With the focus of the Indian automobile industry shifting towards electric vehicles (EVs), what kind of impact do you anticipate on the Auto Component sector and how is the sector gearing up to align with the new trends?

ACMA appreciates the drive of the Government to promote electric mobility in the country. The opportunities around electric vehicles and associated technologies are immense. However, the industry needs to be prepared to harness them. It is critical that the government encourages localization through supportive policies (land, financing, capability development, R&D tax benefit etc.) and through allocation of significant funding towards indigenous R&D for creation of standard battery, motors and other components of powertrain, ensuring creation of local IP.  A clear roadmap and a definite timeline by the government is necessary for automotive components industry to help individual auto players to create their distinct roadmap and allow the component sector to create capacities and indigenous solutions accordingly.

We at ACMA believe that there should be coexistence of multiple technologies for xEVs, as is the case in other countries be it Europe or Japan or the US or even China. This is because the battery technology is still evolving and eventually market forces will decide the best fit; the technological progression need not be disruptive but evolutionary to allow for the local industry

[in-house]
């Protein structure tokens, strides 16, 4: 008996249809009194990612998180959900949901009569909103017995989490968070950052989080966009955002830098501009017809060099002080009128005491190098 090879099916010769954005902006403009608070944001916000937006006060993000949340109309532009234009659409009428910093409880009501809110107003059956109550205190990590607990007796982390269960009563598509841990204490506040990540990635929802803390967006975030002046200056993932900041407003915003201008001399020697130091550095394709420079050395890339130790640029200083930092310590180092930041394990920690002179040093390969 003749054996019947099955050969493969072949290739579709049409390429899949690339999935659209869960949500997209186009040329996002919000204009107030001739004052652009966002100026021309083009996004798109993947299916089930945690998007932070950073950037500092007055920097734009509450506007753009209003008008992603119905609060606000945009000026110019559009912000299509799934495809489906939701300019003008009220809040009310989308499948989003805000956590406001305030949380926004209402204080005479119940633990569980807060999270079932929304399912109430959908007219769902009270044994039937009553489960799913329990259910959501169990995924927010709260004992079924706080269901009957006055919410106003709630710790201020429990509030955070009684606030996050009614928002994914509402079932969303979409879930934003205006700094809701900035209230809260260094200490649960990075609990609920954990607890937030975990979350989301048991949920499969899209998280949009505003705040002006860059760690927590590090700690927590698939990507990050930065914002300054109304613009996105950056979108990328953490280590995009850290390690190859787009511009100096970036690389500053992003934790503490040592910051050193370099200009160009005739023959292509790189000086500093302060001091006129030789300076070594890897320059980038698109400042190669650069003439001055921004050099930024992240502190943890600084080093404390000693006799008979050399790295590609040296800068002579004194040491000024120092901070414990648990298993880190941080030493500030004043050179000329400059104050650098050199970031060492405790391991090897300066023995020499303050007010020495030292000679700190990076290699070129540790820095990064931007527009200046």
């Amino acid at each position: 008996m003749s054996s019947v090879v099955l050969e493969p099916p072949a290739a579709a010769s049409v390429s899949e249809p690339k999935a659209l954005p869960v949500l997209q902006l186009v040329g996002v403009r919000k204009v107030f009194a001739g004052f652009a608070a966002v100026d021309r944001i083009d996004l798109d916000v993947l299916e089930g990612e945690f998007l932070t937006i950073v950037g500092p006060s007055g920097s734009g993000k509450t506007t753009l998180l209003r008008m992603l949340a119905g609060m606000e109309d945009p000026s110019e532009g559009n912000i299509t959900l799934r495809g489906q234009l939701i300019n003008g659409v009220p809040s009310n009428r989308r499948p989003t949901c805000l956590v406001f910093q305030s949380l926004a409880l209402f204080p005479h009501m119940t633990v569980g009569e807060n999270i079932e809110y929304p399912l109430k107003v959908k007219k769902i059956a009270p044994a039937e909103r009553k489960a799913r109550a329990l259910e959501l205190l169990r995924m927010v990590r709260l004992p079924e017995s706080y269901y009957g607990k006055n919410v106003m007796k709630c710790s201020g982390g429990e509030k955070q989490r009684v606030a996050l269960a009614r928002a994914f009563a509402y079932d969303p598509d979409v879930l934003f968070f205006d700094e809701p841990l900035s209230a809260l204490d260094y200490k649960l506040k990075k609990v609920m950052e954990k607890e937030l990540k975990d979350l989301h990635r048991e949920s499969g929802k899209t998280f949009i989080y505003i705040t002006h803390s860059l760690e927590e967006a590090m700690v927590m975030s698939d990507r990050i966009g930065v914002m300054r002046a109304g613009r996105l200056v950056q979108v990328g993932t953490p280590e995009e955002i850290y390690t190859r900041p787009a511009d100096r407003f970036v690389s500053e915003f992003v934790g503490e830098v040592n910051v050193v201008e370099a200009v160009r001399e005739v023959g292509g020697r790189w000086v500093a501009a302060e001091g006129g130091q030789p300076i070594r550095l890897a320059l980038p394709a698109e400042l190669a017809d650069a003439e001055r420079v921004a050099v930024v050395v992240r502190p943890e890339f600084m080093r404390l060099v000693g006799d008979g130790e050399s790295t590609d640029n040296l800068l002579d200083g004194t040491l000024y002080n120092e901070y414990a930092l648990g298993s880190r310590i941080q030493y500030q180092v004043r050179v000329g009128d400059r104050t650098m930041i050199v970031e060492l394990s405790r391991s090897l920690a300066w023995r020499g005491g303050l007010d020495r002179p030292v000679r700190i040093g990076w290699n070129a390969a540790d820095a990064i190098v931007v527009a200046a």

to graduate.


What are your views on the capability of the Indian machine tool industry in terms of supplying customized machinery required for manufacturing auto components of global standard? 

Newer manufacturing technology requirements by Automotive Components industry would necessitate up-scaling of capabilities and standards in the Machine Tool sector.

The Machine Tool industry needs to adopt environment-friendly technologies and practices as the world moves towards Green Manufacturing. Issues of safety are critical to the work environment and should not be lost sight of.

Qualitative improvements also need urgent attention which many a time are found lacking, because of which many component manufacturers resort to import of high-precision, high-productive machines. In this context, I am happy to mention that ACMA and Indian Machine Tool Manufacturers’ Association (IMTMA) are jointly working to develop a roadmap to fast track improvements in the Indian Machine Tool sector. These include: improving reliability of peripherals; conducting detailed machine performance benchmarking; and a joint cooperative development of new machines.

Further, I am given to understand that over 65 percent of the total requirement of the machine tools in the country is met through imports. This is indeed a very large number and a ripe case for indigenizing machine tool manufacturing in India to support the growing demand for machine tools in the auto and auto components industry.


HIGHLIGHT :Newer manufacturing technology requirements by Automotive Components Industry would necessitate up-scaling of capabilities and standards in the Machine Tool sector.